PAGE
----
You don't have to be a former autoworker to have been affected by the automotive industry's problems. All U.S. taxpayers have been affected, as have many community and state economies.
I personally was affected — in a relatively minor way — when Chrysler sent letters of termination to 789 dealerships in May 2009. Mine was among them. The facility closed shortly after receiving the letter, and the Dodge dealership across the road hung a banner that said its service department now was Chrysler-certified.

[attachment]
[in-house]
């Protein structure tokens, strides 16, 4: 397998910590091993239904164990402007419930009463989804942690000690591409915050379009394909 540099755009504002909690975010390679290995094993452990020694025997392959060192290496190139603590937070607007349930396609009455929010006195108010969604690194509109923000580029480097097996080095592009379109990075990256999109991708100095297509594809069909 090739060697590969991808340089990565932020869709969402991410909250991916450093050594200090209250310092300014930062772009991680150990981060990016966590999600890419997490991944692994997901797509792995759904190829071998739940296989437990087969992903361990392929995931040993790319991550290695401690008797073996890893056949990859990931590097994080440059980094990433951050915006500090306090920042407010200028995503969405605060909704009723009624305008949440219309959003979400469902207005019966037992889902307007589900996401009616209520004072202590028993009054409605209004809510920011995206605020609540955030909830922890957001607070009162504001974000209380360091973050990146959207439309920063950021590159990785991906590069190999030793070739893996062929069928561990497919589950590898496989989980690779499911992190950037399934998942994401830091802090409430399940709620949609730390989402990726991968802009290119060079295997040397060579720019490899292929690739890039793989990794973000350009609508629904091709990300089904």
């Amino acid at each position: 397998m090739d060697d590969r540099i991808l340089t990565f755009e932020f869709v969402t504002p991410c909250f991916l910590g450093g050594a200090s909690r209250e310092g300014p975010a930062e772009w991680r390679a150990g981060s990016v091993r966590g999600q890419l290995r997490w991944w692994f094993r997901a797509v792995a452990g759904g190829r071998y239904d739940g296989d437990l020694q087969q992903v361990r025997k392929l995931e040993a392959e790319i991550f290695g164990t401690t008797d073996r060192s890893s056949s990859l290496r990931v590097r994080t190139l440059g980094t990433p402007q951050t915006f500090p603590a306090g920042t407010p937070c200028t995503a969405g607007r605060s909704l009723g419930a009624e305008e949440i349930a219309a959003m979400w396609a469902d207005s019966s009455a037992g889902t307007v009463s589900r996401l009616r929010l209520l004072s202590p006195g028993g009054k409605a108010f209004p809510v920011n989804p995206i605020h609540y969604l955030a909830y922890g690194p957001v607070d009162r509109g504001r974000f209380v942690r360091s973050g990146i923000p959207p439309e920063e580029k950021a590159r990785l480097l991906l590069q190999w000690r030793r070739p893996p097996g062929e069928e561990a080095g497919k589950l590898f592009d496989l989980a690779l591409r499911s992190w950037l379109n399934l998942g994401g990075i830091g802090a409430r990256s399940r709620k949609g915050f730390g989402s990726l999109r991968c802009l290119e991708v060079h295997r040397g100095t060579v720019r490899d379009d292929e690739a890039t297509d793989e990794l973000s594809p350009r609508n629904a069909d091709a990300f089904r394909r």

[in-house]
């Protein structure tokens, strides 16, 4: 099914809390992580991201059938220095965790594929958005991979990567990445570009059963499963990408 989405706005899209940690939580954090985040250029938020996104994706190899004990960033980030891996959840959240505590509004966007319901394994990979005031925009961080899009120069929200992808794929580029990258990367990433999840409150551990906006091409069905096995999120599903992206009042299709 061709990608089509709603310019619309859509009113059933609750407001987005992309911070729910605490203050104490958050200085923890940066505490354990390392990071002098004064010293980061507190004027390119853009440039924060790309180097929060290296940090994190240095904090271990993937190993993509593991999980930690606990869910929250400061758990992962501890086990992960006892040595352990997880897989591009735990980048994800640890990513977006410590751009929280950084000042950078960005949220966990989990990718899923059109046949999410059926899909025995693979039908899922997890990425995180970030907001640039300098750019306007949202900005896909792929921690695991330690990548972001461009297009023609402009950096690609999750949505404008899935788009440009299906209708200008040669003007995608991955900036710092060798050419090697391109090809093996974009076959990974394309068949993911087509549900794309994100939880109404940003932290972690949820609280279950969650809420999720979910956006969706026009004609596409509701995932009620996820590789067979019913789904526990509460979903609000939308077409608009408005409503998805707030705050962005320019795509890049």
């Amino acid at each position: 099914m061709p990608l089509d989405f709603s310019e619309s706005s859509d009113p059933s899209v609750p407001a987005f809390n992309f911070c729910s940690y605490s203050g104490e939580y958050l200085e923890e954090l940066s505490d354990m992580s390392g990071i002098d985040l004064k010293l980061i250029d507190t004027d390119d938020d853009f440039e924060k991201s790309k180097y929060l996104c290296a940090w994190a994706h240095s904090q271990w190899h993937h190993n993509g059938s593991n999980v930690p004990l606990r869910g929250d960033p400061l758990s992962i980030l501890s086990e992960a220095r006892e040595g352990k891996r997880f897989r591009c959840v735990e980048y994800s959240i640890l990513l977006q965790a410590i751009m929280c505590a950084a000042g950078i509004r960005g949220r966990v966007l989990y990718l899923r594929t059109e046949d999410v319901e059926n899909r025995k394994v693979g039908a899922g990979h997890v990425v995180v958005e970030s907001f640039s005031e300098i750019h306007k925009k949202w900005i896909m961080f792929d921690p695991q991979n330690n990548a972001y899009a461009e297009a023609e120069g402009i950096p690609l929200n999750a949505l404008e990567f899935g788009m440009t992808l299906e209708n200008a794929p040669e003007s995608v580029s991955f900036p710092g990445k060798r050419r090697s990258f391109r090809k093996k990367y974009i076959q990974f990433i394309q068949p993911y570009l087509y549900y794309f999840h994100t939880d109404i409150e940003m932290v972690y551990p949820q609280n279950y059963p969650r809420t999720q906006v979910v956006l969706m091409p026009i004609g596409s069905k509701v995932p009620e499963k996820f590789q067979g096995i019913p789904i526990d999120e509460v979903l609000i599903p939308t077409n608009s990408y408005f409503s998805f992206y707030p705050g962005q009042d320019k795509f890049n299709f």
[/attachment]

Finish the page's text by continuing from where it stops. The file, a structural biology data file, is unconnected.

On my first visit to Dodge, I asked my technician if he could get my Jeep's service records from my former dealership, one of many in the state — selling various brands — that bear a prominent dealer's name. He replied that he couldn't and indicated that the defunct dealership was not receptive to the idea. I couldn't understand why at the time. My thinking was that common decency and the desire for former customers to visit another of your dealerships when buying a new car might be incentives enough to cooperate. I think I may understand now, but it really doesn't matter.